How Long Should Therapy Last?
Annie Gurton uses a mixed toolbox of psychotherapeutic techniques, theories and approaches which include elements of classical Rogerian Person-Centred, Human Givens, Freudian, Adlerian, NLP, CBT …Read More
When the fathers of psychotherapy started working, over 100 years ago, it was normal for clients to be in therapy for many years, often for several times each week, in an open-ended arrangement with no clear goals. It was considered necessary.
These practitioners were seeking a significant change in their clients’ basic character, yet believed that significant change was unlikely because people were cast according to their personalities to continue to live out a life dominated by their emotions and neuroses. These therapists wanted to be there as their client – or ‘patient’ because it was a more medicalized approach – began to have moments of epiphany and clarity.
Therapy was viewed as having an almost ‘timeless’ quality which is always benign and useful. Therapists believed that therapy was the most important aspect of a client’s life.
Then, to the scorn of the classic psychotherapists, around 40 years ago there came a new generation of therapists who realized that only a few – often only one – session was necessary to create change. With a few well-chosen words, a positive optimistic view and a set of attitudes about the change process, they demonstrated that therapy does not have to be timeless to be effective. They prefer a pragmatic approach with minimal intervention, and gave up the idea of a ‘cure.’ They view psychological change as inevitable, and recognize that many changes will happen ‘after’ therapy. Therapy can be a catalyst which the client embeds into their thinking and attitude and acts as a catalyst for the future. These practitioners recognize that some therapeutic approaches – particularly those which require the client to repeatedly go over and over traumatic events – can be harmful.
…research repeatedly shows how efficacious brief therapy can be, for the whole range of emotional and mental health issues from depression to addiction and co-dependency.
The fact is that psychotherapy is a very bad business model – therapists are perpetually putting themselves out of business by getting people back to happy healthy living as quickly as possible. So it’s understandable that some therapists opt for the model of long-term psychotherapy which provides an ongoing revenue stream for the practitioners, and its also understandable that they are so critical of the brief approach. Yet research repeatedly shows how efficacious brief therapy can be, for the whole range of emotional and mental health issues from depression to addiction and co-dependency.
However there is now increasing recognition being given to the middle-road approach, called Intermittent Therapy. In this model, the client comes for an initial few sessions, which may be one, two, six or ten, and then comes back to the therapist for a ‘top-up’ as and when they require it. This may be fortnightly, monthly, six times a year or annually. The client decides how frequently to book a session, and feels empowered by having control rather than being told how many sessions are required to resolve the issue and create change.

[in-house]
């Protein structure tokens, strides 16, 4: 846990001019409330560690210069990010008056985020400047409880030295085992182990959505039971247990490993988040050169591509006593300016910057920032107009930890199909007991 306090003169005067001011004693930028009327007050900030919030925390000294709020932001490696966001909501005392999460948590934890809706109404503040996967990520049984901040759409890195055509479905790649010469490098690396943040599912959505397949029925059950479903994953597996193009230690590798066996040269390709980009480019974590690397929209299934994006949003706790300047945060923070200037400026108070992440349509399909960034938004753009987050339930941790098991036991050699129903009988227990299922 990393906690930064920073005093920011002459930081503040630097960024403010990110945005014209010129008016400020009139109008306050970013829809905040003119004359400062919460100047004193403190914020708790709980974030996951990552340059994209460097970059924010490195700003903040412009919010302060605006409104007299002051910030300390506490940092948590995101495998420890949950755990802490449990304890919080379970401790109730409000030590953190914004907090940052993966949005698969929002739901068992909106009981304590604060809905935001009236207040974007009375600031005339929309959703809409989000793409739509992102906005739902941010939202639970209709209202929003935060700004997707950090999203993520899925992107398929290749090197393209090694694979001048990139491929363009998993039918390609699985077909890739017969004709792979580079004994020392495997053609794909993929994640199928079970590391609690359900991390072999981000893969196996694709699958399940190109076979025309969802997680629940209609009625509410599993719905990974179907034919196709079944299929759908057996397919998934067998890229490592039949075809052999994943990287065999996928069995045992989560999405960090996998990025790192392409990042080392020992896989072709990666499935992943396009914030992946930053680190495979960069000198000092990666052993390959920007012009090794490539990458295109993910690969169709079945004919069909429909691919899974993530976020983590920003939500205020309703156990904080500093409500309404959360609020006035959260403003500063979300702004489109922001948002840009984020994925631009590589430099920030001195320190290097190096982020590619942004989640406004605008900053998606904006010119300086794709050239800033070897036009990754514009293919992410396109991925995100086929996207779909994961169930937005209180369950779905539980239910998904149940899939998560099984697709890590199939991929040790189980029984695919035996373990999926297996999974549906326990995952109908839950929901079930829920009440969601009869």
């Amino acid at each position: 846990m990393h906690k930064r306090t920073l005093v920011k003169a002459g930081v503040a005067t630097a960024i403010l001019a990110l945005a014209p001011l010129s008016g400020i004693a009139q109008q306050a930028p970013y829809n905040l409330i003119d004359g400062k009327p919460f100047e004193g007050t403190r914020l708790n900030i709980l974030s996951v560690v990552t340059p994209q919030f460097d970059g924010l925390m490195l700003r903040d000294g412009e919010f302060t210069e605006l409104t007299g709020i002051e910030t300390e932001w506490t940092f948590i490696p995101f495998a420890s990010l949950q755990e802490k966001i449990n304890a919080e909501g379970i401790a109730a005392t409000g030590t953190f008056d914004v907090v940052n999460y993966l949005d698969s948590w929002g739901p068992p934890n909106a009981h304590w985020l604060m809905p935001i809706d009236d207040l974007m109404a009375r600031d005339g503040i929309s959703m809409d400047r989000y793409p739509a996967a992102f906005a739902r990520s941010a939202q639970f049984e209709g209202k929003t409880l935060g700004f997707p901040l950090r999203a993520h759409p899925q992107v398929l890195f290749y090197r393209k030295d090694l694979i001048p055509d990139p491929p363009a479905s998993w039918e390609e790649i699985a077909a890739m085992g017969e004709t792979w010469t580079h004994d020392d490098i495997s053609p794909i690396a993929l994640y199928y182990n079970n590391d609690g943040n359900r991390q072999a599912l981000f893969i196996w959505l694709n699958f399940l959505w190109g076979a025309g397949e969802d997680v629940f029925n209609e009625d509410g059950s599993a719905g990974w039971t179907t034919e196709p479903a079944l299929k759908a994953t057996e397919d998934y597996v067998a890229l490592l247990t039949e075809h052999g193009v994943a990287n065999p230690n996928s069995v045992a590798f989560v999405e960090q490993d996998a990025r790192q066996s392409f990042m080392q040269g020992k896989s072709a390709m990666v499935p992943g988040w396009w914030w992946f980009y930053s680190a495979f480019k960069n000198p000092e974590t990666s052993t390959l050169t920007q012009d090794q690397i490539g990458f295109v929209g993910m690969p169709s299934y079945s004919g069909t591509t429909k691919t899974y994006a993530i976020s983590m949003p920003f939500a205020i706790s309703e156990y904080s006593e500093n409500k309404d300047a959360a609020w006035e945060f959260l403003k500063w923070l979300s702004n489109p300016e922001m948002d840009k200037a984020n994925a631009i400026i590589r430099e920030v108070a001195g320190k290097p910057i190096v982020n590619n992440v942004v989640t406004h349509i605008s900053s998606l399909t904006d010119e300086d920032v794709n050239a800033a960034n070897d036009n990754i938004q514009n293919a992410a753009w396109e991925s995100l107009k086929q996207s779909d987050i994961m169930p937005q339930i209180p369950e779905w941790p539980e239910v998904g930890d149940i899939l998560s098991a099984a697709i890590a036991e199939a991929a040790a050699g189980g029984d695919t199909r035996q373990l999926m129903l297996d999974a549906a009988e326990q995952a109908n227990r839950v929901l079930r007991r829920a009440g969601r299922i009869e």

Intermittent therapy is a pragmatic way to manage client and therapist expectations. It is orientated towards improvement rather than cure (although major change happens) and offers a flexible and broad array of methodologies and possibilities for treatment. It is increasingly an attempt to capture and understand the core interpersonal life issues that have led the client to seek help.
[Modern therapists] will talk about the problem as having clearly defined parameters, and separate it from the client as rapidly as possible by talking about it in the third person. “What does the depression make you do?”
These modern therapists see themselves as collaborators working with the client, and often engage in ‘psych-Ed’ to help the client become better informed about their problem and the way to resolve it. Like brief therapists, an intermittent therapist will focus on a client’s strengths and successes, and building a client’s expectation that the issue is resolvable. They will talk about the problem as having clearly defined parameters, and separate it from the client as rapidly as possible by talking about it in the third person. “What does the depression make you do?” With positive expectancy and acknowledgement of the client’s successes, a healthy relationship is established in which the client feels encouraged to return to if the need arises.
By making themselves available indefinitely but on an ‘as-and-when’ basis, the clients feel nurtured and better understood – the therapy reflects their real life experience more closely.
Sessions are often longer than the old-school psychotherapists offered, too. In the early days, the “50 minute hour” became established as the norm. This works well for the practitioner who can squeeze a greater number of clients into each day, but not so well for the clients who often report that they felt that the session was just getting under way when they were told it was over.
Many of today’s therapists offer a 75 minute session and allow themselves 15 minutes between clients for self-care and refreshment. Both therapist and client feel less rushed, and issues can be explored at greater depth. Also, clients feel that they really have the therapist’s attention. They like that the therapist is more concerned with building their resources to deal with life’s situations, and do not talk about pathology.
The necessity for therapists to make a living is still an issue, but there seems something more authentic and practical about engaging in a therapeutic alliance that is more in tune with the real world, and real life.-ENDS-